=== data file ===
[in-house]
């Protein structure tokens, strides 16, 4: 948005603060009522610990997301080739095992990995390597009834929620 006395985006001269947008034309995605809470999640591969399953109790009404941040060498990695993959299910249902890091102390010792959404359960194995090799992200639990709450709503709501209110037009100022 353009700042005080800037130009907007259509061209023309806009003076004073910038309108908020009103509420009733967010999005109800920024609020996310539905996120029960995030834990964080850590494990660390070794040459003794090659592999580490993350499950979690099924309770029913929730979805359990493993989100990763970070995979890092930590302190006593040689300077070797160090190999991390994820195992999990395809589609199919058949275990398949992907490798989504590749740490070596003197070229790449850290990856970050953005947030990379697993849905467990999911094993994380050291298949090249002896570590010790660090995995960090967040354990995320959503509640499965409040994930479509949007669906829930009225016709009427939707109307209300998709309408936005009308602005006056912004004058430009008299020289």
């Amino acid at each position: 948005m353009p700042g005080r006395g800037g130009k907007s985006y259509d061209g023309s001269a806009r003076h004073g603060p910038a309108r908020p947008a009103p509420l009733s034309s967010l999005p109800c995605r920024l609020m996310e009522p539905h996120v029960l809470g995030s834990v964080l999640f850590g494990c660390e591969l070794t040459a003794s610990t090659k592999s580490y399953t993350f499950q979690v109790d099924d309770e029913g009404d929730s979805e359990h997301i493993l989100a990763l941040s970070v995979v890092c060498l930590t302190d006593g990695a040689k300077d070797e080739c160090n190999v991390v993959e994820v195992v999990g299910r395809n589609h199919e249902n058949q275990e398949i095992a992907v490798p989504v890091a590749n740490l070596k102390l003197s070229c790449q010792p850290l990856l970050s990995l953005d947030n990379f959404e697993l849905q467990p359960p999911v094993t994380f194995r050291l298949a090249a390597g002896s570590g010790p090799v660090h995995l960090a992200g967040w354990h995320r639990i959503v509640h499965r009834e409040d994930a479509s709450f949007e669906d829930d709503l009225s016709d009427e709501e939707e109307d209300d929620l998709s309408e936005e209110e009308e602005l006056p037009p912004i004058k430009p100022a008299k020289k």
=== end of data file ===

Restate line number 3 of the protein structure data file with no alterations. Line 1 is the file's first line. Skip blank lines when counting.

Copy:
């Amino acid at each position: 948005m353009p700042g005080r006395g800037g130009k907007s985006y259509d061209g023309s001269a806009r003076h004073g603060p910038a309108r908020p947008a009103p509420l009733s034309s967010l999005p109800c995605r920024l609020m996310e009522p539905h996120v029960l809470g995030s834990v964080l999640f850590g494990c660390e591969l070794t040459a003794s610990t090659k592999s580490y399953t993350f499950q979690v109790d099924d309770e029913g009404d929730s979805e359990h997301i493993l989100a990763l941040s970070v995979v890092c060498l930590t302190d006593g990695a040689k300077d070797e080739c160090n190999v991390v993959e994820v195992v999990g299910r395809n589609h199919e249902n058949q275990e398949i095992a992907v490798p989504v890091a590749n740490l070596k102390l003197s070229c790449q010792p850290l990856l970050s990995l953005d947030n990379f959404e697993l849905q467990p359960p999911v094993t994380f194995r050291l298949a090249a390597g002896s570590g010790p090799v660090h995995l960090a992200g967040w354990h995320r639990i959503v509640h499965r009834e409040d994930a479509s709450f949007e669906d829930d709503l009225s016709d009427e709501e939707e109307d209300d929620l998709s309408e936005e209110e009308e602005l006056p037009p912004i004058k430009p100022a008299k020289k």